utilities: heating solution (electric)

7 Replies

hi all, i am looking at a multi in Connecticut .... property is in good shape and the asking price is fair. rents are under market - reason being: electrical heat. nat gas is available, however, it is not piped in ... so tenants are paying steep electric bills for hot water and heat. 

i was lucky enough to get a moment alone with one of the tenants when i was viewing the property ... i asked "give me one thing you don't love about living here" and he stated nailed it: "the electric bill will bite you in the winter". 

based on past experience ... i am guessing it could cost $25K to $30K or more to bring in nat, install new furnaces and water heaters, etc. While it could be a decent long-term investment on the basis of increasing rents notable, it is not a project I want to get into again (have done it before). 

if anyone has this situation in this part of the county ... where winters can be pretty difficult... appreciate any thoughts or ideas. 

thanks 

I have a house with three different sources of heat, home heating oil, natural gas, and electric heat in Connecticut. If I was building the house over, I would put electric heat in every unit. Easy to maintain and cheap to install. If there is already electric heat that your tenants are paying, I would leave it. That’s just me. If I was living in a unit for a house hack, or if I was already planning on remodeling the house, might be something I would consider. Otherwise it would need to be a strong financial benefit, like a few hundred dollars per month per unit difference for me to do that.

As you already said, it's not worth it. It would be foolish to try and convince you otherwise because I believe you are correct. Move on to the next opportunity.

I disagree 

Heat and electric on one bill when you have electric heat looks high but when comparing to an electric and oil or gas bill together is often pretty comparable in my experience. I usually prefer to invest in insulation and air sealing to justify electric. For a landlord there are innumerable reasons to avoid water piped systems and avoid having to run ductwork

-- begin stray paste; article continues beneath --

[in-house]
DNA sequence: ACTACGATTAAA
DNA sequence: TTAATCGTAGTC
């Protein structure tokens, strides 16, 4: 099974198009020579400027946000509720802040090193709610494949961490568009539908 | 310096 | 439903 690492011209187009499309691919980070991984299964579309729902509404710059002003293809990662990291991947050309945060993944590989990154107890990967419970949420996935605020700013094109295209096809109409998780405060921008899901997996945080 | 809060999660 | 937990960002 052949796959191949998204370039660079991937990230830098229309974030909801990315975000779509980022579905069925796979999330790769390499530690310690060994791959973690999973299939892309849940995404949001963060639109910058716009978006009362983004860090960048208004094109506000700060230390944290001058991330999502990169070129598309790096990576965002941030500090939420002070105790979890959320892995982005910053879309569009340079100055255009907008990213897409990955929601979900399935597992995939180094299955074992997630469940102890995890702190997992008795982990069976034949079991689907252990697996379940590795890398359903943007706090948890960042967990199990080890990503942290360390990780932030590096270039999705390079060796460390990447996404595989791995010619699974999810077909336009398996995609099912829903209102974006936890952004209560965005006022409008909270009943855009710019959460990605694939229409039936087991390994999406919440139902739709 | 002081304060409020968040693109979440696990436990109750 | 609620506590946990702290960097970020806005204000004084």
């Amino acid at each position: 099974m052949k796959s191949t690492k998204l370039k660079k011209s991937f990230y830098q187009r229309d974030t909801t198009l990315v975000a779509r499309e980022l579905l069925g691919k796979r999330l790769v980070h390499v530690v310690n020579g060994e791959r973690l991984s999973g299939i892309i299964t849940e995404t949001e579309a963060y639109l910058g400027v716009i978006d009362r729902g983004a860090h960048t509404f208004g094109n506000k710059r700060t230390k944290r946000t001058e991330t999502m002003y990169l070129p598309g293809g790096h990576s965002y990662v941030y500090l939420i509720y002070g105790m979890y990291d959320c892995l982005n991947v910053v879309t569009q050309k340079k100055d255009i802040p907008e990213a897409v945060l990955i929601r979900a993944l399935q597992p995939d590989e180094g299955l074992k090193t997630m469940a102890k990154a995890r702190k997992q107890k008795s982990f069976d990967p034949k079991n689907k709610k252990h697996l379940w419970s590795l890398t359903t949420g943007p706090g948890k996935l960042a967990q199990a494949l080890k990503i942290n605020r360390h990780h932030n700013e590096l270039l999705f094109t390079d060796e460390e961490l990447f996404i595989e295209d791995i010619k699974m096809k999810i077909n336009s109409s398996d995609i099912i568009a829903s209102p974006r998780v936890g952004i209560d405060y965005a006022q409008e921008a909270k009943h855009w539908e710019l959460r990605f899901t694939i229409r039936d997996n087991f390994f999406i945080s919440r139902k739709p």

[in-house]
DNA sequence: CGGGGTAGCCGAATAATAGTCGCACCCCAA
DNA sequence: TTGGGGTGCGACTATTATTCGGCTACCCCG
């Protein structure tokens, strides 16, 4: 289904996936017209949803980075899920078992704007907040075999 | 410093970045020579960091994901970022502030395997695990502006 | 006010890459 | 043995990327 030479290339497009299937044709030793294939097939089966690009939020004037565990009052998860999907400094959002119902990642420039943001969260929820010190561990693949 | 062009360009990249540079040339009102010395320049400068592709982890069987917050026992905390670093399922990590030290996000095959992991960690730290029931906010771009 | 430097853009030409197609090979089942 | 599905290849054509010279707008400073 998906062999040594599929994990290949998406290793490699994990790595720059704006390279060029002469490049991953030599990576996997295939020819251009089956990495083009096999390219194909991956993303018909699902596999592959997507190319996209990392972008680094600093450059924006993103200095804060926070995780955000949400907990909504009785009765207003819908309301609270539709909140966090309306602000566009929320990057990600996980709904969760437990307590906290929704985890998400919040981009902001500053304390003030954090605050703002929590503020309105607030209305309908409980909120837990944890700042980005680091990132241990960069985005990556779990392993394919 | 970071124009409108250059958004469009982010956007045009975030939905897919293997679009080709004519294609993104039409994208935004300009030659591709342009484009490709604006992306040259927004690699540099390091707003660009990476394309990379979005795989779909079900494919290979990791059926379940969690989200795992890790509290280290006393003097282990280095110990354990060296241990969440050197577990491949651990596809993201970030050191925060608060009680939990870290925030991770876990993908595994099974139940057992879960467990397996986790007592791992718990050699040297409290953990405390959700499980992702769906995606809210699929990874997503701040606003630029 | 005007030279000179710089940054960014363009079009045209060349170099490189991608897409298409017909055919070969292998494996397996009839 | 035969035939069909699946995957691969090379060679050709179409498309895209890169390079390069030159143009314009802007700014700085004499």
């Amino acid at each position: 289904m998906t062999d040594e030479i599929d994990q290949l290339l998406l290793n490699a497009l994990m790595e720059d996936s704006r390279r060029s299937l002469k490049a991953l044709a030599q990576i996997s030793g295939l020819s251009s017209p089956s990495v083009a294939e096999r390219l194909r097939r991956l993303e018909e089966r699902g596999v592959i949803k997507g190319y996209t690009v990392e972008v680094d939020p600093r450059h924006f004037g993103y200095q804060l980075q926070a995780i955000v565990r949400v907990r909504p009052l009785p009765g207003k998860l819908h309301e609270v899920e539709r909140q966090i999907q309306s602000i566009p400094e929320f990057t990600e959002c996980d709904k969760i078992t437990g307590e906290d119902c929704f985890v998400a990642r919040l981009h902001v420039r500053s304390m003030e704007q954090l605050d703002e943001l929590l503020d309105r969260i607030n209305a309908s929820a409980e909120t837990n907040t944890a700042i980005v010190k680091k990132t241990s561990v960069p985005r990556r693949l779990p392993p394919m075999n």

@Jason A. I have a 5-unit in Bridgeport Connecticut with electric heat.  Yes it’s more expensive on the tenants but that property still has some of our longest term tenants. 

If the deal works I would not let that stop you. 

@Craig Bellot - thanks Craig, I agree ... it was an overall great property. The electrical heating was an insignificant issue in the grand scheme. However, unfortunately the seller pulled out and went with a cash buyer. 

I had an accepted offer and had handed over my earnest money deposit, but the check was never cashed. I learned a lesson ... (1): my earnest money was only $5K (I simply went with what my agent told me to). Tho the seller (also an agent) was bitching about it being only $5K. I could have offered 10 or more had I known it would contribute to my losing the opportunity. (2): I made an offer on the house the day it came on the market, it was accepted and I viewed it and handed over the check the next day. Because it came together so quickly, I had to transfer money from my outside bank acct to my checking acct, which takes a day or two. When I handed over the check to the seller/ agent, I said "you can cash it tomorrow" and he said "why not today?" I explained that I had to xfer money .... he bitched "it doesn't take a day" ... OK dude, I actually work at a bank. 

The next day, my agent called and told me he went with a cash buyer. If the seller had cashed my check, not sure he could have pulled out so easily ... very frustrating .... anyway, onto the next. 

@Craig Bellot ... house was $500K. I don't know definitively it was a cash purchase - is this was seller told me agent. Frankly, it was a good price and he could have rec'd a higher bid. Point is, if seller had cashed my check immediately, it would have been too difficult for him to back out (he did sign the contract).